United Way of Douglas County leader leaves as group works to figure out its future role
photo by: Mike Yoder
The president and CEO of the United Way of Douglas County has left his position, and the nonprofit organization is unsure of how or whether it will fill the spot.
Jeffrey Cornish departed as leader of the organization on Monday, Peggy Johnson, interim CEO of the United Way of Douglas County, confirmed to the Journal-World. Johnson said Cornish left the position as part of a decision by the board to undertake strategic planning related to the United Way’s future.
Johnson said the United Way doesn’t have a timeline to fill the position, which Cornish had held since early 2019.
“We are not jumping in and advertising for who is next,” said Johnson, who previously served as a board member for the organization. “We need to determine what is next.”
Johnson said the United Way board determined that it needed to conduct a strategic review of the organization because the way businesses and others give to charitable organizations has changed.
“We’re trying to evaluate the board and the leadership team,” she said. “How do we maximize and modernize to get more money for the agencies that we support? That is what has precipitated this change.”
The strategic planning has involved other reductions in staff. Johnson said the organization had approximately eight paid employees previously but now has five. One of those is a new addition: The organization announced that Mandy Enfield has been hired to serve as director of operations. Enfield previously served as an operations director for Lawrence-based arts nonprofit Van Go and conducted project management for other nonprofits.
The changes in fundraising have become evident in the results of the United Way’s annual fundraising campaign. Johnson said the organization has launched a campaign this year, but she acknowledged it has been a lower-key event than in years past.
The organization has not set a goal for the fundraising campaign. In past years, the organization often had set a goal near $2 million to raise and distribute to social service agencies and other United Way agencies serving the local community. But the organization also had several instances in recent years where it fell short of meeting its goal.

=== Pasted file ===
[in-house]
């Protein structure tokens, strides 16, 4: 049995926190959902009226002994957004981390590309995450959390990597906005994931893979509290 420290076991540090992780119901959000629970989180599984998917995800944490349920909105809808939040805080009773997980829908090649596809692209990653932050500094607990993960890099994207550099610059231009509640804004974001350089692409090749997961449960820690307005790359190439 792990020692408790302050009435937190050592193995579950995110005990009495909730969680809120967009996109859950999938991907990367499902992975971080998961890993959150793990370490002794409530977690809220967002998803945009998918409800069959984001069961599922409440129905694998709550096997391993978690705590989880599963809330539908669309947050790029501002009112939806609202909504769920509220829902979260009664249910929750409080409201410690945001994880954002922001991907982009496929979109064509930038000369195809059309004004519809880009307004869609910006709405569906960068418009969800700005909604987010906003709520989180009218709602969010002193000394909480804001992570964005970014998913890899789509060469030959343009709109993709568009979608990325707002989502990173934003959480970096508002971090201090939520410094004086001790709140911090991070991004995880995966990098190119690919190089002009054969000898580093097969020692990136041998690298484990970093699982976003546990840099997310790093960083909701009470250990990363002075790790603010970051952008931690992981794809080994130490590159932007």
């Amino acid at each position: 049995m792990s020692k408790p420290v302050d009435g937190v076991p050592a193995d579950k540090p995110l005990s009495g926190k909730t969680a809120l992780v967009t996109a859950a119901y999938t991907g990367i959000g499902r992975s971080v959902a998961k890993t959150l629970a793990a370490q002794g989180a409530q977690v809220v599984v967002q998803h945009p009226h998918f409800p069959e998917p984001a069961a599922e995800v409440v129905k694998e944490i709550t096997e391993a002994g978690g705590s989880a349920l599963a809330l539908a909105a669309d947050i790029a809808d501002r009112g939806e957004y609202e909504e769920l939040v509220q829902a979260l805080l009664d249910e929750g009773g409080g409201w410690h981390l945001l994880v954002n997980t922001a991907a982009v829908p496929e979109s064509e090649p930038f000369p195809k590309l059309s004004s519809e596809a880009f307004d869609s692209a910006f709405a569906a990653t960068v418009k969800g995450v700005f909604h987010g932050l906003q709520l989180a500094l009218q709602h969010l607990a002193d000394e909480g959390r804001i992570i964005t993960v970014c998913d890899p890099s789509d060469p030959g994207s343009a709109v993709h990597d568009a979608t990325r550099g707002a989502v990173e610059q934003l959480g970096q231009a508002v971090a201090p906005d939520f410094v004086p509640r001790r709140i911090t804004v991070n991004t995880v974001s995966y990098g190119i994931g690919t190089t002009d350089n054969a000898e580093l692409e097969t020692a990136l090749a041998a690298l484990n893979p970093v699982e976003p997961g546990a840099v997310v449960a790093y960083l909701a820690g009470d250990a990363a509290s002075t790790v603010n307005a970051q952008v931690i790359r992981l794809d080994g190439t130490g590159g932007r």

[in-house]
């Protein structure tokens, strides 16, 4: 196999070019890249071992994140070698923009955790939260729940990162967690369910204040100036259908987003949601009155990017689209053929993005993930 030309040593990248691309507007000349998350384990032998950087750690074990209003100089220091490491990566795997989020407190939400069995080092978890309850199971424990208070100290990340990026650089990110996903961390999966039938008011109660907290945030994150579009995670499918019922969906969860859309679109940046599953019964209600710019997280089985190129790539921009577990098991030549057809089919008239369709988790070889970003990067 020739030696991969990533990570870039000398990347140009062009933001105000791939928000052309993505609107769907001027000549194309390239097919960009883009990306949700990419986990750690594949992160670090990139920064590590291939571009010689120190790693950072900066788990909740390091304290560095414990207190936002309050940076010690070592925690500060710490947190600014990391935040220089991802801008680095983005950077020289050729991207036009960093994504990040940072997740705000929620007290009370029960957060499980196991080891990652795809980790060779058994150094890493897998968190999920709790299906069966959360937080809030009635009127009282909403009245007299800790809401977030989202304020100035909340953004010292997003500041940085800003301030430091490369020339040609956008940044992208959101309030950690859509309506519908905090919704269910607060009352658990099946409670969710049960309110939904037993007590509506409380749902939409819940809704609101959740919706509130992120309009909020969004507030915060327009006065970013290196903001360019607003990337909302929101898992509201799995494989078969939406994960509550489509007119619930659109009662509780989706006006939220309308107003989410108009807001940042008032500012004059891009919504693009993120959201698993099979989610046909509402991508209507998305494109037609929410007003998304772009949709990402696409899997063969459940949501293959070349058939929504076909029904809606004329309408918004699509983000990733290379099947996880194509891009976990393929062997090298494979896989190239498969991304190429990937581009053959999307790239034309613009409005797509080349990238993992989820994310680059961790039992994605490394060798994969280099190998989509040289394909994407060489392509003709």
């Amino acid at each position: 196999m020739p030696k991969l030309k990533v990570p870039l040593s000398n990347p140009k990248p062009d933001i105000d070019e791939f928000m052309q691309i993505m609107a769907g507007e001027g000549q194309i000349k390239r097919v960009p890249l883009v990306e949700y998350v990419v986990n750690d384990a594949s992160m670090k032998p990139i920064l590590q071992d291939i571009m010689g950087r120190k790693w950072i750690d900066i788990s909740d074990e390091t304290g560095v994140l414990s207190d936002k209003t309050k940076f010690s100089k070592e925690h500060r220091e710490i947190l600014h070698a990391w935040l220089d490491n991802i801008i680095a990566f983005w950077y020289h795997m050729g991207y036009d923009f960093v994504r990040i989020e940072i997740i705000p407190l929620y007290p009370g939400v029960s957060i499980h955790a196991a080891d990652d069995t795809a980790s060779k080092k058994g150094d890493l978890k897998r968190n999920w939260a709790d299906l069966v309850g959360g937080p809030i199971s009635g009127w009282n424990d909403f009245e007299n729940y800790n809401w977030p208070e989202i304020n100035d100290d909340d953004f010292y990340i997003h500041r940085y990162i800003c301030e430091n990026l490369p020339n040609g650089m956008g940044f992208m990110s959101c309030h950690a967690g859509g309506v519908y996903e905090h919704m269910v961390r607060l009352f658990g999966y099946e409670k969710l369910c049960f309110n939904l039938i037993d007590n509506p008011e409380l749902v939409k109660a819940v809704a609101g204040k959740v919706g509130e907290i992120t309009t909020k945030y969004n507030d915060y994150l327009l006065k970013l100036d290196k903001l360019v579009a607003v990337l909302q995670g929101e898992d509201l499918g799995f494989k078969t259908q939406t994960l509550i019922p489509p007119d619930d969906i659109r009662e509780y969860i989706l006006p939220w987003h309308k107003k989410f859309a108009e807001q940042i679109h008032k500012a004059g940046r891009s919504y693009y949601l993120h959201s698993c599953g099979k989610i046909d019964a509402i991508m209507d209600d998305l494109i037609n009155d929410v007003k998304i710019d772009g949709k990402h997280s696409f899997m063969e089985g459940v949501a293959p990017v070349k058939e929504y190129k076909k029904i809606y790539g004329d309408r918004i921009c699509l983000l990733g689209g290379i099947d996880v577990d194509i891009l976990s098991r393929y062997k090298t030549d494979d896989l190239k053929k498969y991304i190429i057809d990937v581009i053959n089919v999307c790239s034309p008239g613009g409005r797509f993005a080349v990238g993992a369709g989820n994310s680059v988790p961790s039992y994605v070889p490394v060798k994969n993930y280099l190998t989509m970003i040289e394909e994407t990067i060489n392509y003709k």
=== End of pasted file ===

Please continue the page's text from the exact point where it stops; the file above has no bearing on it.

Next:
This year, Johnson said the organization’s goal is simply to educate businesses and donors of the tremendous needs for charitable support in the community. While the group has no formal dollar goal, it is accepting monetary donations, she said.
Cornish was the United Way’s second director since late 2017. He came to the community after a career working largely for humanitarian organizations both in the U.S. and overseas.
“He’s been a valuable tool for the United Way, and we wish him the best,” Johnson said.
For its strategic review, Johnson said the board is meeting with key donors and will reach out to leaders throughout the community, including relying on the volunteer board members.
“A lot has changed in the nonprofit community and charitable giving over the past few years – United Way is not exempt from those changes,” Kurt Schueler, chairman of the United Way Board of Directors, said in a statement. “During this pandemic, we’ve seen businesses innovate to address the changing environment. United Way will adapt as well to better serve our community.”
Johnson said while the board has many issues to examine as part of its strategic planning, she has “no doubt” that there will be a role for the United Way to play in the future.
“I think the need has never diminished nor will it diminish,” Johnson said.